Alcohol consumption in any amount can have a variety of adverse effects on physical health, including both short-term and long-term impacts. These negative impacts include more than the familiar liver complications. Additionally, alcohol use can be extremely detrimental to those who have diabetes, can negatively impact a healthy person’s immune system, and has been linked to certain cancers.
Alcohol absorbs into the blood when upon consumption. Immediately after consumption, the blood absorbs about 33% of the alcohol through the stomach lining. The rest slowly diffuses into the blood through the small intestine. 1
The bloodstream carries the alcohol to the liver, and the liver metabolizes a certain amount of it. The rest of the alcohol circulates throughout the body. Blood alcohol level (BAL) increases when someone consumes more alcohol than their body can metabolize. BAL slows down the respiratory system, which interrupts the brain’s oxygen supply. This interruption can result in a fatality or the coma stage. 1
While alcohol on its own does not contain much sugar, many mixed alcohol beverages include additional ingredients that contain a high amount of added sugar. For example, a 4-ounce pina colada contains 28 grams of added sugar, a 4-ounce daiquiri has 6.7 grams of sugar, and a 1.5-ounce shot of creme de menthe contains 21 grams of sugar. 2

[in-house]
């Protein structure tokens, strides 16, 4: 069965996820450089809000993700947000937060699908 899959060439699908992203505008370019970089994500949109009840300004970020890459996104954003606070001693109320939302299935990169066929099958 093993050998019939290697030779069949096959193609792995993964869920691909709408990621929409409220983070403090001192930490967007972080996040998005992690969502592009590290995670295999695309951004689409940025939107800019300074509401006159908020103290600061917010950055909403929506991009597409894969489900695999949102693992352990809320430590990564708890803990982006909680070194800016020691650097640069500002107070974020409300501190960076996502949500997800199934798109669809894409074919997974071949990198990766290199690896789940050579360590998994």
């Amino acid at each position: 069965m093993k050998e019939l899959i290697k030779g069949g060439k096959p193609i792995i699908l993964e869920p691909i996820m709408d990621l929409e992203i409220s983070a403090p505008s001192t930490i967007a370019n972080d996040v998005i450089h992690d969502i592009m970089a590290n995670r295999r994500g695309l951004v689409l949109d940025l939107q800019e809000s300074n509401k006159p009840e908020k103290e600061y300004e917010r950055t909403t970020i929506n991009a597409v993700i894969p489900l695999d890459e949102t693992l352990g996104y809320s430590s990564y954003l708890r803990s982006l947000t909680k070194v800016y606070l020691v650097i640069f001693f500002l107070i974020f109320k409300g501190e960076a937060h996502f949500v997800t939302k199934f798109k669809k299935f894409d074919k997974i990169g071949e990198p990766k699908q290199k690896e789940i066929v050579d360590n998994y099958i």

Too much added sugar could cause weight gain, tooth decay, and even heart disease. In general, men shouldn’t consume more than 36 grams of sugar per day, and women shouldn’t consume more than 24 grams. When drinking, it is better to stick with beer, wine, or hard liquor to avoid consuming too much sugar. 2 However, even though these drinks do not contain much sugar, they can negatively affect health in other ways.
Regular consumption of alcohol can result in burdensome and harmful short-term and long-term health effects. These effects can negatively alter the mental health and lifestyle of an individual who drinks alcohol. 1
The severity of short-term effects of alcohol use varies depending on the amount of alcohol consumed and the metabolizing composition of a body.